Transfusion of red blood cells (RBCs) is common practice in non-bleeding critically ill patients, despite the surprising sparsity of supportive evidence. In the intensive care unit (ICU), 44% of patients receive an RBC transfusion, 76% of which are not for acute blood loss. There is undoubtedly a sound physiological rationale for RBC transfusion: it increases arterial oxygen content and, in turn, its delivery to organs. The translation of this principle toward improved clinical outcomes, however, has not been definitively shown in individuals who are not bleeding.[3,4] In fact, much of the literature in this area suggests equivalent or improved outcomes by restricting RBC use. In 1999, a landmark trial demonstrated a strong trend toward decreased in-hospital mortality in ICU patients by restricting RBC transfusions, thereby establishing the paradigm for transfusing at a haemoglobin level of 7 g/dl among euvolaemic ICU patients. This was later supported by similar findings in sepsis and other disease states.[6,7]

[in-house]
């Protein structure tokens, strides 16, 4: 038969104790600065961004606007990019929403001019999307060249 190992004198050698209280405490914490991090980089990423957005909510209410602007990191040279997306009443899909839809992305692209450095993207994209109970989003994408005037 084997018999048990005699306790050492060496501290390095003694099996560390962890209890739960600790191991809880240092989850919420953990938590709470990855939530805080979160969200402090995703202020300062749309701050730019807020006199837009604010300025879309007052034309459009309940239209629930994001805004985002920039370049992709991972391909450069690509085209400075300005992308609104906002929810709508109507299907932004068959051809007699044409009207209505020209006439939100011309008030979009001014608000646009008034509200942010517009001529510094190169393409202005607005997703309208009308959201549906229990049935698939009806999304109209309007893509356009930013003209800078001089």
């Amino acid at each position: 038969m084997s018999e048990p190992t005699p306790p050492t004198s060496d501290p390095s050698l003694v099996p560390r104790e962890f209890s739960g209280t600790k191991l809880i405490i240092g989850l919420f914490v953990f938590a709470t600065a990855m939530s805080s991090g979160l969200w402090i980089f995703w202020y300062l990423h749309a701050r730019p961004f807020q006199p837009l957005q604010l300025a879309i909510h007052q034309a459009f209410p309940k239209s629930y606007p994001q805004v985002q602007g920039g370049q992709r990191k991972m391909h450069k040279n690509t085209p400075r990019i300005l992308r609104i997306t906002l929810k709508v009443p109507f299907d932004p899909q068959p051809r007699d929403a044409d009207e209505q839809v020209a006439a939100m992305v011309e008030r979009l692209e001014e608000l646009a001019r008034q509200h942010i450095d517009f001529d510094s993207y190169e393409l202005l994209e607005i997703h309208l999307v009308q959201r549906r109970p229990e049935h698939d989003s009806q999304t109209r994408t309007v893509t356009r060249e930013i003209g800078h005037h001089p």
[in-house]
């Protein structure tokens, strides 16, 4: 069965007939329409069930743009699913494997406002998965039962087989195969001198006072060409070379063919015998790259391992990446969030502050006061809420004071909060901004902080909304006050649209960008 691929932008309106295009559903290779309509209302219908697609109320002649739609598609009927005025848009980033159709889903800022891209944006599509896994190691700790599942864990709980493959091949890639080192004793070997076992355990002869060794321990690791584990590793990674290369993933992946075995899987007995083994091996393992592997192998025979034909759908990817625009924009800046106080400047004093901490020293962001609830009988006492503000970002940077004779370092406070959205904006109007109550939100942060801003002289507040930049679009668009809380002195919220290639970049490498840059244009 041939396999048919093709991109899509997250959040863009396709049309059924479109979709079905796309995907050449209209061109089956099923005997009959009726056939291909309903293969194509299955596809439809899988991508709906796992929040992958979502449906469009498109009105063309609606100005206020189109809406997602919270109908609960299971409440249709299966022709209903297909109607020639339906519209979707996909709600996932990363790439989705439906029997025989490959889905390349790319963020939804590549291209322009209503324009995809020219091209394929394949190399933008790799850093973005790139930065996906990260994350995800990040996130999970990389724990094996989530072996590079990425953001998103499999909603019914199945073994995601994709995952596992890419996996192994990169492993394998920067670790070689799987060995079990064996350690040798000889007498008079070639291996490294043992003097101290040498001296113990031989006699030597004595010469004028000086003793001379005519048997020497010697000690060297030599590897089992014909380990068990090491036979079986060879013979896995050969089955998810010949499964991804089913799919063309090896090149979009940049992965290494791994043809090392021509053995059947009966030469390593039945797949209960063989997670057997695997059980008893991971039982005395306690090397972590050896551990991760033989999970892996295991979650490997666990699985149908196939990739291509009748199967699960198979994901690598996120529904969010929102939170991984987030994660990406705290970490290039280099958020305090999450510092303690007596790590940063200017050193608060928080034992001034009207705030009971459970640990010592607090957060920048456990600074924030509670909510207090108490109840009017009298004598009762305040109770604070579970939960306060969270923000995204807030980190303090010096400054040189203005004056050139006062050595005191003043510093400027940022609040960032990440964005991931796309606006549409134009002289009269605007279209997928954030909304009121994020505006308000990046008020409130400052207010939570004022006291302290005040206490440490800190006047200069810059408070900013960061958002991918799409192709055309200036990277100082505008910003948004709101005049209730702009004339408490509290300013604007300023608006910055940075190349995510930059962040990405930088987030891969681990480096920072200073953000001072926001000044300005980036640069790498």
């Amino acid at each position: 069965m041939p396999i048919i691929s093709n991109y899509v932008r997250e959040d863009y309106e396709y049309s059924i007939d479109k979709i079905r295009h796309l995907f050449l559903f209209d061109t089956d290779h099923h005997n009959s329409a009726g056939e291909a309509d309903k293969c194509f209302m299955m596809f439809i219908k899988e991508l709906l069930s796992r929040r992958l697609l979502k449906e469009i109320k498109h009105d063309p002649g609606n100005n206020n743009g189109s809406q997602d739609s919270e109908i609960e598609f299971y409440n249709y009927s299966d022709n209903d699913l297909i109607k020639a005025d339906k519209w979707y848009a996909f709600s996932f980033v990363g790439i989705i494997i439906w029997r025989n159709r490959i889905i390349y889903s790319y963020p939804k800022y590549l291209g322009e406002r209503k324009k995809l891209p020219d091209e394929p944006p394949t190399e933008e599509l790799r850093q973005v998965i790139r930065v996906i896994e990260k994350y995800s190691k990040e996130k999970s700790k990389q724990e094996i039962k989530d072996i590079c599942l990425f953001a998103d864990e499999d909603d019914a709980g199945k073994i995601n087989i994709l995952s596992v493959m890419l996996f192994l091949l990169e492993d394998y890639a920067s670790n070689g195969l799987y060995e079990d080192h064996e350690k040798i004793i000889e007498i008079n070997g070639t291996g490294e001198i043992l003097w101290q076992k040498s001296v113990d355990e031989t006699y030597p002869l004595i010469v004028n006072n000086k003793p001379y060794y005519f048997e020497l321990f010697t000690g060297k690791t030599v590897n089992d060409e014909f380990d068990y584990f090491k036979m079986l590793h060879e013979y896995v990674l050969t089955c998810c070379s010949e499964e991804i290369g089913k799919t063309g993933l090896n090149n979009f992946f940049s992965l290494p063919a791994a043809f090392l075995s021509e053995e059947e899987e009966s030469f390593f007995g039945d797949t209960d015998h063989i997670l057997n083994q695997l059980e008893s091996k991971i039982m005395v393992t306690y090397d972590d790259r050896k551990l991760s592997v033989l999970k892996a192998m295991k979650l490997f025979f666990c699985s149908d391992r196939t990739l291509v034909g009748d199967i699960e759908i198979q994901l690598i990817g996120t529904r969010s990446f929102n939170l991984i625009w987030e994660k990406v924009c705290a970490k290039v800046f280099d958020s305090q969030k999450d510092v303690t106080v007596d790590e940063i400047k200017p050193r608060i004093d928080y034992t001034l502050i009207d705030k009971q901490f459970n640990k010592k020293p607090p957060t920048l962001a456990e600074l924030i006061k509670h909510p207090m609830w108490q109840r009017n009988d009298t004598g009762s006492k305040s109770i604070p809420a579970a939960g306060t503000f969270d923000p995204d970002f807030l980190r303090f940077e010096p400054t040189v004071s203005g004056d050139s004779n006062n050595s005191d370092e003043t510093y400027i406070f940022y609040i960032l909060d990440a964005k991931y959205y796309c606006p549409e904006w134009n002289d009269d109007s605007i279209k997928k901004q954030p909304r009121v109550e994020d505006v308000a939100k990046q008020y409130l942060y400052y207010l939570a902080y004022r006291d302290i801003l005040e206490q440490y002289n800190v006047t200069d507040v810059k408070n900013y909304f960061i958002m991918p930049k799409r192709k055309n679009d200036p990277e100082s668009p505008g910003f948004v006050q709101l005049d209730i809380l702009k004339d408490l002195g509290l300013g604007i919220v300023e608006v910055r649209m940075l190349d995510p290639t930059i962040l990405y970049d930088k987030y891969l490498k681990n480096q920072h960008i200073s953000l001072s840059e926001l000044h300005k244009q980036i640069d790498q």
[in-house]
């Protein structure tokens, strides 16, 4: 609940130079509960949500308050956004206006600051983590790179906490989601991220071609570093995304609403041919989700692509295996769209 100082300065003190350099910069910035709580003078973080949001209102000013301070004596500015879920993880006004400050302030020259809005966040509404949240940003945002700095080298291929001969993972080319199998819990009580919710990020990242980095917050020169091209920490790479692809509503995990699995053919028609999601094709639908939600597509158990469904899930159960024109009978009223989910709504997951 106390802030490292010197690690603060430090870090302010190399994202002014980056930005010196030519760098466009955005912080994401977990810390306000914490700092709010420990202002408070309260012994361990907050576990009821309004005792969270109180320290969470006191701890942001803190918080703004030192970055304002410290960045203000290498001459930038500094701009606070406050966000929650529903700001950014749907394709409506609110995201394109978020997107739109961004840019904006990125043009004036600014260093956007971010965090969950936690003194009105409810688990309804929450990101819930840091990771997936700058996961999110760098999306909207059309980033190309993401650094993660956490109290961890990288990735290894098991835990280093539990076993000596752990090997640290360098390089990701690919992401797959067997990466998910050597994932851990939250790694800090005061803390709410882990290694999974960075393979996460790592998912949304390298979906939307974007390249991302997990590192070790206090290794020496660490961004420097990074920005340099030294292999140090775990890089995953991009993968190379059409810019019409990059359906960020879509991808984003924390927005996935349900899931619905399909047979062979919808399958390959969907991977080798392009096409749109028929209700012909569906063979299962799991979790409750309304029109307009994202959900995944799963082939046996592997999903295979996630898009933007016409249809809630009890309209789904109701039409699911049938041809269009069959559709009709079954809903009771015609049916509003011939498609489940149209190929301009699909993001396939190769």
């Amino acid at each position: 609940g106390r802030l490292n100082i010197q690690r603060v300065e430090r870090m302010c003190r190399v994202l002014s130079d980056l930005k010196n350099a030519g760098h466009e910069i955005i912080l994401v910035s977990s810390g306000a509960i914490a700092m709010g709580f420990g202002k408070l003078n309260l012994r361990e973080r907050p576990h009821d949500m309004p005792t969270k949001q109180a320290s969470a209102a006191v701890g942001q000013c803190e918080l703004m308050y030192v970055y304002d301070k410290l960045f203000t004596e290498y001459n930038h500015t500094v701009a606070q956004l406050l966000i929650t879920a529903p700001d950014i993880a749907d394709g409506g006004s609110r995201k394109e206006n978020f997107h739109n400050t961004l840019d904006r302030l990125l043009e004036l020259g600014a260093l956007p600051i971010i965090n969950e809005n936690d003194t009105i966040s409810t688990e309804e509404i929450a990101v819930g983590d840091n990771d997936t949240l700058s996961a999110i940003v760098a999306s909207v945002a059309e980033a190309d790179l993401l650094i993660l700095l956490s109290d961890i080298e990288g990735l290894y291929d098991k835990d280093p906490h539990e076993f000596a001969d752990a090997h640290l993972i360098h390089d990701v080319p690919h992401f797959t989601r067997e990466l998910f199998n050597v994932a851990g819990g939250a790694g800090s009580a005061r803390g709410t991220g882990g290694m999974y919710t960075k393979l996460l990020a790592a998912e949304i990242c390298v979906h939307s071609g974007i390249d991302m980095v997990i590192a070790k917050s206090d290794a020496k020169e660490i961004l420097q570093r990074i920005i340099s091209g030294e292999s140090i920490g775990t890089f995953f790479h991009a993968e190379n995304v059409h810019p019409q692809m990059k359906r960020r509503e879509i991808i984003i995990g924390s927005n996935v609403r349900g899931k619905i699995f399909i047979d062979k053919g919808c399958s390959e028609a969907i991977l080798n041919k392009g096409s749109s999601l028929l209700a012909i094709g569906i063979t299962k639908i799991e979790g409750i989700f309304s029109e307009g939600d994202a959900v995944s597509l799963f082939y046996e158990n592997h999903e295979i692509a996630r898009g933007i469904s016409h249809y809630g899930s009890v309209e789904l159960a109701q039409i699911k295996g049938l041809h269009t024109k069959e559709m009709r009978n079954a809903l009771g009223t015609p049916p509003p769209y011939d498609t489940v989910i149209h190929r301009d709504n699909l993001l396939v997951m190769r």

The clinical benefit of lower haemoglobin targets may be related to the many known downsides to RBC transfusion, including volume loading, the development of lung injury, and a general mild immunosuppressive effect. Independent of specific adverse effects, transfused RBCs are less effective than native ones at oxygen delivery due to physiological changes accrued during procurement and storage (termed ‘RBC storage lesion’). Examples are substantially reduced levels of 2,3-diphosphoglycerate as well as RBC membrane damage, which impair tissue oxygen unloading and disrupt microvascular flow, respectively.[11,12] Additionally, restrictive transfusion is likely well tolerated due to the many adaptive responses to anaemia: favourable alterations in blood flow patterns along with increased stroke volume, and oxygen extraction maintain tissue oxygenation.